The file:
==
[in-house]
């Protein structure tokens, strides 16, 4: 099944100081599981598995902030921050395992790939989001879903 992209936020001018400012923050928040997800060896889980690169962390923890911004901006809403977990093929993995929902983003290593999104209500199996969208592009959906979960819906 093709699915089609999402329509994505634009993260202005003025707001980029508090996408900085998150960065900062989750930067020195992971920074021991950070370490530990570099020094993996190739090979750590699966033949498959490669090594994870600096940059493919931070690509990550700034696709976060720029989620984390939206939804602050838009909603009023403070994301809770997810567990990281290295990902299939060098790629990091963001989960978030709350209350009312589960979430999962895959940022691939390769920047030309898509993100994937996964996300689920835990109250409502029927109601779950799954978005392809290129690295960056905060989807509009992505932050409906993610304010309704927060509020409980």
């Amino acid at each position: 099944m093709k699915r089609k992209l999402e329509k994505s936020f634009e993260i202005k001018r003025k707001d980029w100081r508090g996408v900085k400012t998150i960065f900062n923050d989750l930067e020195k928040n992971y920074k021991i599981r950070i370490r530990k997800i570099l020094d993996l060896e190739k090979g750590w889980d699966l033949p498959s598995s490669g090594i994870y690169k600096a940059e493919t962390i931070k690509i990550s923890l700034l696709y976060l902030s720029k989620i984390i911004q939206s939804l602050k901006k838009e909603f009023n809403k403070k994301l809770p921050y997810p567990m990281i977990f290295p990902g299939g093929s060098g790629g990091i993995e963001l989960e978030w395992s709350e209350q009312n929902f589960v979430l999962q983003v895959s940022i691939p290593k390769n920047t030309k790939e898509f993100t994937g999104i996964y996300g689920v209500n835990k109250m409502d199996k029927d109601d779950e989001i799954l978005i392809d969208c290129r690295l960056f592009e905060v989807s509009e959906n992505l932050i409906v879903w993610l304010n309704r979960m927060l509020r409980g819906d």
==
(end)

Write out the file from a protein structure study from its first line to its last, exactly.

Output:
[in-house]
């Protein structure tokens, strides 16, 4: 099944100081599981598995902030921050395992790939989001879903 992209936020001018400012923050928040997800060896889980690169962390923890911004901006809403977990093929993995929902983003290593999104209500199996969208592009959906979960819906 093709699915089609999402329509994505634009993260202005003025707001980029508090996408900085998150960065900062989750930067020195992971920074021991950070370490530990570099020094993996190739090979750590699966033949498959490669090594994870600096940059493919931070690509990550700034696709976060720029989620984390939206939804602050838009909603009023403070994301809770997810567990990281290295990902299939060098790629990091963001989960978030709350209350009312589960979430999962895959940022691939390769920047030309898509993100994937996964996300689920835990109250409502029927109601779950799954978005392809290129690295960056905060989807509009992505932050409906993610304010309704927060509020409980």
């Amino acid at each position: 099944m093709k699915r089609k992209l999402e329509k994505s936020f634009e993260i202005k001018r003025k707001d980029w100081r508090g996408v900085k400012t998150i960065f900062n923050d989750l930067e020195k928040n992971y920074k021991i599981r950070i370490r530990k997800i570099l020094d993996l060896e190739k090979g750590w889980d699966l033949p498959s598995s490669g090594i994870y690169k600096a940059e493919t962390i931070k690509i990550s923890l700034l696709y976060l902030s720029k989620i984390i911004q939206s939804l602050k901006k838009e909603f009023n809403k403070k994301l809770p921050y997810p567990m990281i977990f290295p990902g299939g093929s060098g790629g990091i993995e963001l989960e978030w395992s709350e209350q009312n929902f589960v979430l999962q983003v895959s940022i691939p290593k390769n920047t030309k790939e898509f993100t994937g999104i996964y996300g689920v209500n835990k109250m409502d199996k029927d109601d779950e989001i799954l978005i392809d969208c290129r690295l960056f592009e905060v989807s509009e959906n992505l932050i409906v879903w993610l304010n309704r979960m927060l509020r409980g819906d």